By Carlton Koonce
Teen Mentoring Coordinator
The Durham VOICE
If you are a regular reader of the VOICE, you might wonder why you don’t see our publication during summer months.
As a community paper but also an educational tool, we print from September to May when our students are grinding pavement.
But just because the VOICE isn’t on newsstands in the summer, it doesn’t mean that we’ve entirely fallen off the map.
Our publishers, journalism professors from N.C. Central University and UNC Chapel Hill, often spend the summers rounding up funding from community partners for future production or presenting research found during the year in various academic conferences.
When not traveling the state or country, we’re touching base with community grassroots organizations that are behind us whether YO:Durham, SpiritHouse or even East Durham Children’s Initiative, known as EDCI.
Modeled after the highly regarded Harlem’s Children Zone initiative in New York City, EDCI is a community organization working to ensure a brighter future for children in East Durham.
Their goal is to ensure that all children living in the 120-block zone of East Durham successfully graduate high school and enter college or the workforce prepared.
They identify barriers that might hinder a child’s success in school and partner with other local organizations, such as the Durham Public Schools, to break these obstacles.
Services EDCI provide include literacy programs, childhood intervention, parental and family support and summer programs.
EDCI’s 7-week summer camp was held at YE Smith Elementary School, the targeted elementary school in the program’s zone.
As a publication for community and education, both subjects supported by EDCI, the VOICE thought it a no-brainer to pay this camp a visit.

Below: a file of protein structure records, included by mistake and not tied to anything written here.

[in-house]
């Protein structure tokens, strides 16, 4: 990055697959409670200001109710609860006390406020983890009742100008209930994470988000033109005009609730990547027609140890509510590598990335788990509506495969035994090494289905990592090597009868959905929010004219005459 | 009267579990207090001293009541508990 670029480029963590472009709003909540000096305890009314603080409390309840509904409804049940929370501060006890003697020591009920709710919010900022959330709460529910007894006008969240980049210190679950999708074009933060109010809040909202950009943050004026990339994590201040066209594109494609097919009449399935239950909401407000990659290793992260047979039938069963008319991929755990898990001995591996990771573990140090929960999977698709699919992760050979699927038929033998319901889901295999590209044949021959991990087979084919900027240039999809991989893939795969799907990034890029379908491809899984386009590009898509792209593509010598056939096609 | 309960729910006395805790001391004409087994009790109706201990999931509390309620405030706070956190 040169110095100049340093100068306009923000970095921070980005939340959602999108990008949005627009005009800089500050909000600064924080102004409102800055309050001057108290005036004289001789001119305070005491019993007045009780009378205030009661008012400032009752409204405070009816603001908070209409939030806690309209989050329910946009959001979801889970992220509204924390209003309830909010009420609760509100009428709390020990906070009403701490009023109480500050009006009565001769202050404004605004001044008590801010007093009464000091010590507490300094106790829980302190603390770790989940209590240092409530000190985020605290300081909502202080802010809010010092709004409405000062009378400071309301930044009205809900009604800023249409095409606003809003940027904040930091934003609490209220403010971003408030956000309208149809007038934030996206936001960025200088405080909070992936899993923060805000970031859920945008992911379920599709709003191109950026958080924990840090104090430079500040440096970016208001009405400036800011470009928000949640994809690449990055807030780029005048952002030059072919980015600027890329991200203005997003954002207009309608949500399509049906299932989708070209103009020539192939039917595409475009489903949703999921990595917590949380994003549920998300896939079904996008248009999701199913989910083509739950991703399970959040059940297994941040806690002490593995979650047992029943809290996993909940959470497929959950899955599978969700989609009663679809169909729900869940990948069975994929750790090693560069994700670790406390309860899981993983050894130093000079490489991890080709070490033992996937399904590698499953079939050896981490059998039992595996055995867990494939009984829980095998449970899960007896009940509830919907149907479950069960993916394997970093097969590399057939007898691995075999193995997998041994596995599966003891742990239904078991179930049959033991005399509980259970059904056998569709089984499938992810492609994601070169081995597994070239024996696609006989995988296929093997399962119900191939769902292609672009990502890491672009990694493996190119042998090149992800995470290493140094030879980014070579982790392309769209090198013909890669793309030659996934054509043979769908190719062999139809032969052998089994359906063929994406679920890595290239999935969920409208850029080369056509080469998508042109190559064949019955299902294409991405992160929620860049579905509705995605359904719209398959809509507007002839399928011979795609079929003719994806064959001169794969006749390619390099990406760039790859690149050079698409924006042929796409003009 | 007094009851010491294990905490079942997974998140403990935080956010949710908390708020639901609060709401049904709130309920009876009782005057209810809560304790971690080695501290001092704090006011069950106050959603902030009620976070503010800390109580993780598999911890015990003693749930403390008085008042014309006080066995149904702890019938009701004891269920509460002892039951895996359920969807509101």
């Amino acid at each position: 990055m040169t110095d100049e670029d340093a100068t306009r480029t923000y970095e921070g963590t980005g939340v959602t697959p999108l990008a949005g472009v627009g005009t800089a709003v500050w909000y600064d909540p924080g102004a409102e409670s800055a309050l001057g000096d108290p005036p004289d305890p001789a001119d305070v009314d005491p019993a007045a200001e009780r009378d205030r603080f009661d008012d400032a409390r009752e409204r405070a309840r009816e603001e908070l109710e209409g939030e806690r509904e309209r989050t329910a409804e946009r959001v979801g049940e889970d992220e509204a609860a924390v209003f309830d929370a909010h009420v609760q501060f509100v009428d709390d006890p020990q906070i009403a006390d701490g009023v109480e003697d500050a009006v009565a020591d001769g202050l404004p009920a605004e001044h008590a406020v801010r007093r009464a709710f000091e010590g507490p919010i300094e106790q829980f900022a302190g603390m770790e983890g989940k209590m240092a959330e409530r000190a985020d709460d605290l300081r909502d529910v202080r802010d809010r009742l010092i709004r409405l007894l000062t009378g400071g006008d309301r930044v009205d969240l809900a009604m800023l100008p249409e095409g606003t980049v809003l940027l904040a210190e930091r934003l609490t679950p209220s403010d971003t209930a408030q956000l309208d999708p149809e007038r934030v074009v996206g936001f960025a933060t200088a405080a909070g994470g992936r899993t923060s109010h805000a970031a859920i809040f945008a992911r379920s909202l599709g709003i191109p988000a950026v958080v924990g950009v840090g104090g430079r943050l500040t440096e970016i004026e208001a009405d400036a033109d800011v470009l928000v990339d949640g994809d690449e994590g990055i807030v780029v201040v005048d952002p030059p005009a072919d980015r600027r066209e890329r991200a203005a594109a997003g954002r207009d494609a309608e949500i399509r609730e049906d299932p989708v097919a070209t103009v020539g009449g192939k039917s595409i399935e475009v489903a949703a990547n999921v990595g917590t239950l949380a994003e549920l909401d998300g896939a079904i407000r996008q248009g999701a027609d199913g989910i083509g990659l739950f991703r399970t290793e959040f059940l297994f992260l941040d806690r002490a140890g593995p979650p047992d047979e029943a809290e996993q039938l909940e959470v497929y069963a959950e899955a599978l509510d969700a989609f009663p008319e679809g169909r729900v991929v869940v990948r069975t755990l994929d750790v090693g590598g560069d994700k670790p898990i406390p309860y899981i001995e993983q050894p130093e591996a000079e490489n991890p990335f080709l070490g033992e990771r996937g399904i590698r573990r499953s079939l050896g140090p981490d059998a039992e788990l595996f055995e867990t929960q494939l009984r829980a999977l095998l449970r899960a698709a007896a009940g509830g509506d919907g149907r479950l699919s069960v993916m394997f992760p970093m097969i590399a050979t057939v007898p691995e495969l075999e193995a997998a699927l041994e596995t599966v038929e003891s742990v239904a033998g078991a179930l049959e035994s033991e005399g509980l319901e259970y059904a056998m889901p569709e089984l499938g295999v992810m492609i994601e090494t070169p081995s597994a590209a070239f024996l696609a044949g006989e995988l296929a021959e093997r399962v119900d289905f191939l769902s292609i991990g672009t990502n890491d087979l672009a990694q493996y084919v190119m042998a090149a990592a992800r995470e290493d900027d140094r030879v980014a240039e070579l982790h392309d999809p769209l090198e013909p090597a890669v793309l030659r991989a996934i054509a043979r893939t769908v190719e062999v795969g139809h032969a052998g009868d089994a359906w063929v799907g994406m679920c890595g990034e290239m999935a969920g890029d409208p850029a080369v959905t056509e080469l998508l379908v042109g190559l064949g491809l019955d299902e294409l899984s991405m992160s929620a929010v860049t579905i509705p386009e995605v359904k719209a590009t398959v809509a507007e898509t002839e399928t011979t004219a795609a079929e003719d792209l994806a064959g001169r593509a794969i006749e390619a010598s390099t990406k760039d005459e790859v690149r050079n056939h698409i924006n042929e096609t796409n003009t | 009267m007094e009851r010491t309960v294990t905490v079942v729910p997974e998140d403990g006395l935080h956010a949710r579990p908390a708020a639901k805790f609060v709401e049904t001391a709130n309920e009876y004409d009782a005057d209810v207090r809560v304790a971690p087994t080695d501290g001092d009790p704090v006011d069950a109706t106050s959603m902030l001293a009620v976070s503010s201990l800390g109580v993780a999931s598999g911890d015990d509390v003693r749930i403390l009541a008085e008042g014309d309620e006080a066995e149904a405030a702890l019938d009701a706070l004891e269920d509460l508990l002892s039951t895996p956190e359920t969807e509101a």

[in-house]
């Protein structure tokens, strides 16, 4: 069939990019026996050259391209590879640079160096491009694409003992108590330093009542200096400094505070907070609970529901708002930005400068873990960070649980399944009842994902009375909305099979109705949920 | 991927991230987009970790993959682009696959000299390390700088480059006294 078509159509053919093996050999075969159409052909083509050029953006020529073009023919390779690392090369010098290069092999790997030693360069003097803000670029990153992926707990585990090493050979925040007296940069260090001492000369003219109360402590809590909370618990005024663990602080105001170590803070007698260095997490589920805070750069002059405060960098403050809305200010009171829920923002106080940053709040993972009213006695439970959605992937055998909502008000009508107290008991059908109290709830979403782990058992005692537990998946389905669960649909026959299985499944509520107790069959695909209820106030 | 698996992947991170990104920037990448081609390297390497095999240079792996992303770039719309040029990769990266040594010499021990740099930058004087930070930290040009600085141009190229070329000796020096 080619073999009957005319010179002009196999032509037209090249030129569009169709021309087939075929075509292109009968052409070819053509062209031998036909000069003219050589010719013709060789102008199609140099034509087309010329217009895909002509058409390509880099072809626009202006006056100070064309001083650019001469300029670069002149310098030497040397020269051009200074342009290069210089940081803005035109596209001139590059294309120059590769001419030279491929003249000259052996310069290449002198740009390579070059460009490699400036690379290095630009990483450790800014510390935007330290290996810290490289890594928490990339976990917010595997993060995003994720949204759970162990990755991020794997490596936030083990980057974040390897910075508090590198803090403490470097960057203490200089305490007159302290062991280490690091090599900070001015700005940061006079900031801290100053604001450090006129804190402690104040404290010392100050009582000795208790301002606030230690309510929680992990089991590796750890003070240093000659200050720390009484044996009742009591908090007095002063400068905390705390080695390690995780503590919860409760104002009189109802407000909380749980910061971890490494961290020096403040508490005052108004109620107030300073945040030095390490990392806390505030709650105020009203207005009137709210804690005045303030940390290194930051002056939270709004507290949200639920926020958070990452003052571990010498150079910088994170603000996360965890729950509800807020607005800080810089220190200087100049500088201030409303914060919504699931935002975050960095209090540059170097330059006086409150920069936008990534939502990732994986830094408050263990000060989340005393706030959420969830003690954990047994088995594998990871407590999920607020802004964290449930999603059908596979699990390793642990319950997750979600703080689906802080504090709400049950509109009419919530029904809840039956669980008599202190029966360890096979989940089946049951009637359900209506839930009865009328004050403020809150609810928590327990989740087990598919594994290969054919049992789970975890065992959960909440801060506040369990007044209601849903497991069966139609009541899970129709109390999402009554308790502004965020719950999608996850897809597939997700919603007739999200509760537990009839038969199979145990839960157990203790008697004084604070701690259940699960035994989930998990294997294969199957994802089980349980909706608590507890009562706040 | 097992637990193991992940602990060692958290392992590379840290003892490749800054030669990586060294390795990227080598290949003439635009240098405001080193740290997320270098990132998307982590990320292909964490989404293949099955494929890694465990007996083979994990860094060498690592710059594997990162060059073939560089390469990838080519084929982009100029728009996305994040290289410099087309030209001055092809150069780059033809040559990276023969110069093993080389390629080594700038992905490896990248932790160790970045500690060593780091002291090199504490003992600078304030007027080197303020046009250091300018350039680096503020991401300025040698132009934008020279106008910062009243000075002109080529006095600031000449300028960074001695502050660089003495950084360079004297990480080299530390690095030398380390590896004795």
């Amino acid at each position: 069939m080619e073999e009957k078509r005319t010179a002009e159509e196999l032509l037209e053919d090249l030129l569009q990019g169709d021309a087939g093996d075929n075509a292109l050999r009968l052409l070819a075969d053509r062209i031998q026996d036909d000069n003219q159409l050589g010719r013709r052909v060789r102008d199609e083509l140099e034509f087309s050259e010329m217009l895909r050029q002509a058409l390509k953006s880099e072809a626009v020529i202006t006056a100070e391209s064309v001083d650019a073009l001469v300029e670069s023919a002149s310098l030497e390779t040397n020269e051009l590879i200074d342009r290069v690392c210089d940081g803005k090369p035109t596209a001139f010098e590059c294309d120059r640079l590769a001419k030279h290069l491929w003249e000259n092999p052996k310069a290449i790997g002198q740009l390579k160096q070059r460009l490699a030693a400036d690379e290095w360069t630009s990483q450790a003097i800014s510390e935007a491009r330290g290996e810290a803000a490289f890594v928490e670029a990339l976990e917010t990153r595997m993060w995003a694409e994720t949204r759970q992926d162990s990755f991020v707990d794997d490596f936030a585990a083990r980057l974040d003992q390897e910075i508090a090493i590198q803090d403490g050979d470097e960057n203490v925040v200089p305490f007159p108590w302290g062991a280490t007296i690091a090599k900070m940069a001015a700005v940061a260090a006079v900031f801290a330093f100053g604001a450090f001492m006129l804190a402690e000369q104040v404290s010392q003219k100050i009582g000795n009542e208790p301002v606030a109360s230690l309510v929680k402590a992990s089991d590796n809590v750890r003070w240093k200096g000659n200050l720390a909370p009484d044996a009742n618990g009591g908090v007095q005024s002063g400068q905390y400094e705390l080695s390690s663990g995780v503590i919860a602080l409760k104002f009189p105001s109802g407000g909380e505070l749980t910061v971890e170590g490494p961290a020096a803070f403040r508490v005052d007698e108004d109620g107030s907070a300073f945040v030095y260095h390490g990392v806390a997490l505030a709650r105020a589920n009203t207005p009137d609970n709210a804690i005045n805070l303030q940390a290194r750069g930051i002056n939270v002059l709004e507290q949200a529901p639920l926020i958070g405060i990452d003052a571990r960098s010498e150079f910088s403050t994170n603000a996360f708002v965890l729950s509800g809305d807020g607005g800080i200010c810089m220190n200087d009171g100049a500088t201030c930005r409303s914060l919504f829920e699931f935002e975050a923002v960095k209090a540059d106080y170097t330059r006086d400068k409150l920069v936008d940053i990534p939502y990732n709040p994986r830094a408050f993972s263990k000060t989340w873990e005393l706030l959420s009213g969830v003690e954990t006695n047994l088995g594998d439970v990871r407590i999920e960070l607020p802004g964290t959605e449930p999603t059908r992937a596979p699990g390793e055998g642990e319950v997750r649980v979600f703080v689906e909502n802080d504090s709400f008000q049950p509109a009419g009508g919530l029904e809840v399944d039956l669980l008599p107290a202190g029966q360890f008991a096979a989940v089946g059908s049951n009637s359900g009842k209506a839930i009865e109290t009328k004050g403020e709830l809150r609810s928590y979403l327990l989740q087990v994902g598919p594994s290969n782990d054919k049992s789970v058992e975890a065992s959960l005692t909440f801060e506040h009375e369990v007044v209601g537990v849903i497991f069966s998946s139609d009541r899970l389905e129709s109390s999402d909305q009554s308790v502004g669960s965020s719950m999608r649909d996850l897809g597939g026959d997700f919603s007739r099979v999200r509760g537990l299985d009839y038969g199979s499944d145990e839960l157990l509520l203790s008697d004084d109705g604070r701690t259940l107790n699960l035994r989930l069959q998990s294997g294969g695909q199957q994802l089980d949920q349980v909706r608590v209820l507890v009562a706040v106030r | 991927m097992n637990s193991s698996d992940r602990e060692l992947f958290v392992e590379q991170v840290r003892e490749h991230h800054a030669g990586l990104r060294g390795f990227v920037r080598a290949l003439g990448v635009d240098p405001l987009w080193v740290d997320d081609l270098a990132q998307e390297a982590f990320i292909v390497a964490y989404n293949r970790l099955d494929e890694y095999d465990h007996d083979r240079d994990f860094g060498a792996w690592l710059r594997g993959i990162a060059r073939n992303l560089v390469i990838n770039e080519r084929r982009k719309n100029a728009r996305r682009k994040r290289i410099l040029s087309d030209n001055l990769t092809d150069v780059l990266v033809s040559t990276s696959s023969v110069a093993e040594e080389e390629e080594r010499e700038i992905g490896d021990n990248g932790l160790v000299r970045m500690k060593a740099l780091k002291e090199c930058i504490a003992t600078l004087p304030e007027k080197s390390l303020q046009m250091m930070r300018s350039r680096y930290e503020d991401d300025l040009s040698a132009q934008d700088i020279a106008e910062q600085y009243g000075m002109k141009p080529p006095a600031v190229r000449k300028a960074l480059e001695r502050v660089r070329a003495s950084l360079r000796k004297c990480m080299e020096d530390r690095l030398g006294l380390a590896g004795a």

Walking with David Reese, EDCI’s executive director, Jill Ullman, the organization’s new development director, and Bryan Huffman, the YMCA Durham Branch executive director, I couldn’t help having flashbacks to my own experiences with camps.
EDCI’s camp takes into account physical activity like “traditional” camps but also aims to make sure kids exercise their brains.
Most experts agree that children experience something referred to as the “summer slide” during vacation. This slide is associated with a loss in academic skills during the summer, especially in children from low-income backgrounds.
In turn this contributes to the academic achievement gap between kids with less and those from families with a little more.
According to the National Summer Learning Association, an independent organization providing guidance and resources to summer learning communities, all children experience some learning loss during the summer when not engaged in educational activities.
NLSA cites research that found most students lose almost two months worth of math skills over the summer and low-income students lose more than two months reading achievement skills. As a result, more than half of the achievement gap between lower- and higher-income kids is due to decreased access to summer learning opportunities.
For these reasons what EDCI does, year-round but especially in the summer, benefits inner-city Durham.
The YE Smith Summer Camp takes kids and immerses them in tutoring during the sleepy days of June and July. Reading tutors recruited from the local universities are trained in a reading curriculum used by the Hill Center and tutor students in a 1:3 tutor to student ratio to continue building and maintaining reading skills.
EDCI has found that from the 2011 summer camp, 66 percent of students who attended and returned to YE Smith the following school year showed no learning loss.
While the kids’ mornings are full of academics, their afternoons involve physical activity.
The NLSA found that children lose more than academic knowledge over the summer. Many children, primarily those at a higher risk of obesity, also rapidly gain weight during the break.
On the day I returned to the school to snap pictures, kids were learning about the Olympics and Olympic sports in the gym. They practiced long jump, ran a few foot races and talked about track and field.
This year, EDCI celebrates its 4th anniversary and in July officially became its own non-profit agency. The organization has completed its move from downtown to the third floor of Shepherd’s House Church on Driver St. And now that it has finished its first full year of implementation, EDCI plans on continuing to uplift community children and families.
It’s clear that to succeed in this modern world, Durham kids today have to stay a step ahead – even during summer vacation.
It looks to me like they’re getting there.
Onward and upward.